Thanks to Kaela for suggesting our Baby Name of the Day.
A sonnet is a type of poem, a form with specific rules. There are three major types, and then a bunch that break the rules but still count. The average person might not be able to recite much after Shall I compare thee to a summer’s day?, but would likely recognize Sonnet as a literary reference akin to Poem, Poet, or Fable.
The word itself comes from the Italian sonetto – little song, ultimately from the Latin sonus – sound. The term first appears in English in the sixteenth century, but sonnets had been written in Italian since the 1200s.
BUT IS IT A NAME?
The short answer: not really.
Except we do find some examples in the past.
The late sixteenth/early seventeenth century French poet Thomas Sonnet de Courval came from a minor noble family. It’s heard as a surname in the US, too.
In those cases, it might come from the Saxon name Sinod, though it more often became Sinnott. Still, it explains de Courval and others. The Saxon name comes from sige – victory – and nod – brave, elements that endure in names like Siegfried and Leonard.
One last possible origin: the -et often signals a diminutive form. (Annette is little Anne.) Sonnerie is the French word for ring, as in the ringing of the bells, also from Latin. That makes it another cousin to Sonnet.
In any case, it’s virtually unused as a given name until the early 1970s.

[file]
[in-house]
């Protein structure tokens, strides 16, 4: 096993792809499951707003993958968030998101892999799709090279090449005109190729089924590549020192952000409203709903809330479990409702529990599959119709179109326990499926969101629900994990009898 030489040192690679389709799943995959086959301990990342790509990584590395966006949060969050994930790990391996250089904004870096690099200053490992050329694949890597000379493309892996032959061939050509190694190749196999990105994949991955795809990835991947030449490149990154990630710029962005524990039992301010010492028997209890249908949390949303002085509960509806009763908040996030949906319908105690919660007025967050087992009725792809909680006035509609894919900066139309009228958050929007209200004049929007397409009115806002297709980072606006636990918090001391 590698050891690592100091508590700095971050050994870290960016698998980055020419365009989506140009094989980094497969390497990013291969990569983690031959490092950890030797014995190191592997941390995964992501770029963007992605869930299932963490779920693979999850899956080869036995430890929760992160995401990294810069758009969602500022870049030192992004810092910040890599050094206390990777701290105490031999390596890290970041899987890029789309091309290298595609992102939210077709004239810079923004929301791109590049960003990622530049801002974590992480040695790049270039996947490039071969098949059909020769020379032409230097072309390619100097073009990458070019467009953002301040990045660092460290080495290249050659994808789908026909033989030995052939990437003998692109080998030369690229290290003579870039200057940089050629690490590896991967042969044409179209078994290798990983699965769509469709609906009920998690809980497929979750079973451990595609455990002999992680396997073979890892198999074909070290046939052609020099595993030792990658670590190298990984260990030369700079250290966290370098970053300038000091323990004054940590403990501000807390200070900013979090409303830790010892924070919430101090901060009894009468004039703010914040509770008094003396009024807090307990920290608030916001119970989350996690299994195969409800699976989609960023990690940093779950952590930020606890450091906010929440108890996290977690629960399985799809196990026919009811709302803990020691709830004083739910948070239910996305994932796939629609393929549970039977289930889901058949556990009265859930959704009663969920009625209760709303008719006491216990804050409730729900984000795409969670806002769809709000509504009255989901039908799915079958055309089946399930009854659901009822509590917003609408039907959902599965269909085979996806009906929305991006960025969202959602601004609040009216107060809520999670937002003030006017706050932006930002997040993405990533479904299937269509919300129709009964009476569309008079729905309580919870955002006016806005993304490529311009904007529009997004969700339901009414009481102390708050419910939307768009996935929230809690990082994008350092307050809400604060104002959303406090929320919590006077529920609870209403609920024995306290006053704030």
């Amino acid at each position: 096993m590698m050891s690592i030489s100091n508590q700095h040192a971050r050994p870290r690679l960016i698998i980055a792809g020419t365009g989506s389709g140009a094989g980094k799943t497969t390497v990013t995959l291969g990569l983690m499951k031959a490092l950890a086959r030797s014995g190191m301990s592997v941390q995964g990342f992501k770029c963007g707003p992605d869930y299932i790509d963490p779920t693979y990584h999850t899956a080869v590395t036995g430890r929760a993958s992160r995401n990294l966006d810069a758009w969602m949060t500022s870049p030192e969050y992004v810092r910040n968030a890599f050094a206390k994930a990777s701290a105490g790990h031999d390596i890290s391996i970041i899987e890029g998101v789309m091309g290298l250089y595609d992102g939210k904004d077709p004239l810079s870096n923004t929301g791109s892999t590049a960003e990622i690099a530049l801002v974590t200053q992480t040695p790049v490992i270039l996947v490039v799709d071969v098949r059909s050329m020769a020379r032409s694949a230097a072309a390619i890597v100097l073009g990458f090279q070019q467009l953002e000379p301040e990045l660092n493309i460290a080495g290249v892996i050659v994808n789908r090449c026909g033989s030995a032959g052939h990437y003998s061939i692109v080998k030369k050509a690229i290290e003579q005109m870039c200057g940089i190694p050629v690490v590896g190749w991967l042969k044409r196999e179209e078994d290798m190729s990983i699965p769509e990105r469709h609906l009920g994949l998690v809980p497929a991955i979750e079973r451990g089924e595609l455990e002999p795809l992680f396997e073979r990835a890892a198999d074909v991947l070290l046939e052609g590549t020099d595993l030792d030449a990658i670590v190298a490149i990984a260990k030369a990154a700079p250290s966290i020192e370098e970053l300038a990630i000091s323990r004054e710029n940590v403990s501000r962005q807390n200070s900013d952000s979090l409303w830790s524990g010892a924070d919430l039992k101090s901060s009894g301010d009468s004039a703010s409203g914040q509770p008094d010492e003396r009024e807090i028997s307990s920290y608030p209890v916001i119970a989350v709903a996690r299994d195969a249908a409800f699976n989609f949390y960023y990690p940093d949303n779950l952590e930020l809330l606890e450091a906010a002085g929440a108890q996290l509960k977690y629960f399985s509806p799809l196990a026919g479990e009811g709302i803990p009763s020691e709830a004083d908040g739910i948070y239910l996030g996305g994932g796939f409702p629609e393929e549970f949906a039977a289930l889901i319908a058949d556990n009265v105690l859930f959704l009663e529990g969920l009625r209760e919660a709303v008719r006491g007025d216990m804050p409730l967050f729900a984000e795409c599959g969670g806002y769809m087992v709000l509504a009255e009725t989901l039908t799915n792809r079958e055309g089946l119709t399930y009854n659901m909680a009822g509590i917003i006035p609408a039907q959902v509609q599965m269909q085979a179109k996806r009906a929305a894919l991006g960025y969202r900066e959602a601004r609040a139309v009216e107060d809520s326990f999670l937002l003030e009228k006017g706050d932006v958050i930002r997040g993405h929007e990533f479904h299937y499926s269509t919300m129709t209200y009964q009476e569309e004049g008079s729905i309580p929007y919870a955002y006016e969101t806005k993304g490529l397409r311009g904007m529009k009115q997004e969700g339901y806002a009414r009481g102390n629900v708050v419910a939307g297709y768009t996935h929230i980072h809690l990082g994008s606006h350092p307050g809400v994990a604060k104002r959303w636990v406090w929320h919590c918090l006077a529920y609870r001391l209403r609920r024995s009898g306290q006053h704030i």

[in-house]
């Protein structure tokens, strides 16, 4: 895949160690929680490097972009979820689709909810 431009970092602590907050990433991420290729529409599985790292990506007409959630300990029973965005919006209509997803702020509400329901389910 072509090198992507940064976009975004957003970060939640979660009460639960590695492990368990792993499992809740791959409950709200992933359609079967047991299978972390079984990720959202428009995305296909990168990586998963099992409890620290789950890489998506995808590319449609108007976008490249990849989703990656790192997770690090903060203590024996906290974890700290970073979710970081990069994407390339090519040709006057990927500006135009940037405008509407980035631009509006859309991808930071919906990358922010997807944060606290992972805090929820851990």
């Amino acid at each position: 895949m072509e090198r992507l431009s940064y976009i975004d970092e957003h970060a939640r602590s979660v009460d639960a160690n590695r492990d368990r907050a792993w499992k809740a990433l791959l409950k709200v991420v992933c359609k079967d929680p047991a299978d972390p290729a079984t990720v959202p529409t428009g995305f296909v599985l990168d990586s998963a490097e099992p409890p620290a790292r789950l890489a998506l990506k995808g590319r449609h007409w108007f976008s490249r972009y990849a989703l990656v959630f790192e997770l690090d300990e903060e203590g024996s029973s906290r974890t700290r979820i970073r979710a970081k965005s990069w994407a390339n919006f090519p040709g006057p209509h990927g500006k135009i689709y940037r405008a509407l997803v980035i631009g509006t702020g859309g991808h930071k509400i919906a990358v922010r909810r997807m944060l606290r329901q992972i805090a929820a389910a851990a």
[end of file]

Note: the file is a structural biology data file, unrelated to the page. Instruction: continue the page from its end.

The name was first given to five girls in 1972, and 14 the following year.
What explains the debut?
Avon released a fragrance called Sonnet in 1972. We know that perfume names are influential. Avon launched Pavielle, Toccara, and Charisma, to name just a few. So that’s one possibility.
A second (small) spike in the name’s use came in 1997. That’s a year after actor Forest Whitaker and wife Keisha Nash welcomed daughter Sonnet Noel.
In 2014, 17 girls received the name – a new high. As of 2018, that number dipped to nine.
Despite limited use as a given name, this is the age of River and Harmony, Autumn and Cadence. It’s easy to imagine parents short-listing Sonnet, too.
- It shares the ‘t’ ending of Top 100 picks Charlotte, Violet, and Scarlett.
- Like fast favorites Serenity and Willow, it’s a modern word name.
- It’s both unlikely to be nicknamed and easily shortened to Sonny/Sunny. (Or maybe … Nettie?)
- While it’s a word name that we all recognize, it’s seldom heard in regular conversation.
That’s a formula for an appealing choice.
Of course, just like Lyric – currently ranked in the US Top 1000 for boys and girls – and Story, there’s no reason this name couldn’t belong to the boys, too.
For now, it remains a rare choice, creative and intriguing. But it very much sounds like a name today, and could wear well on a child.
First published on January 19, 2012, this post was revised substantially and re-published on January 8, 2020.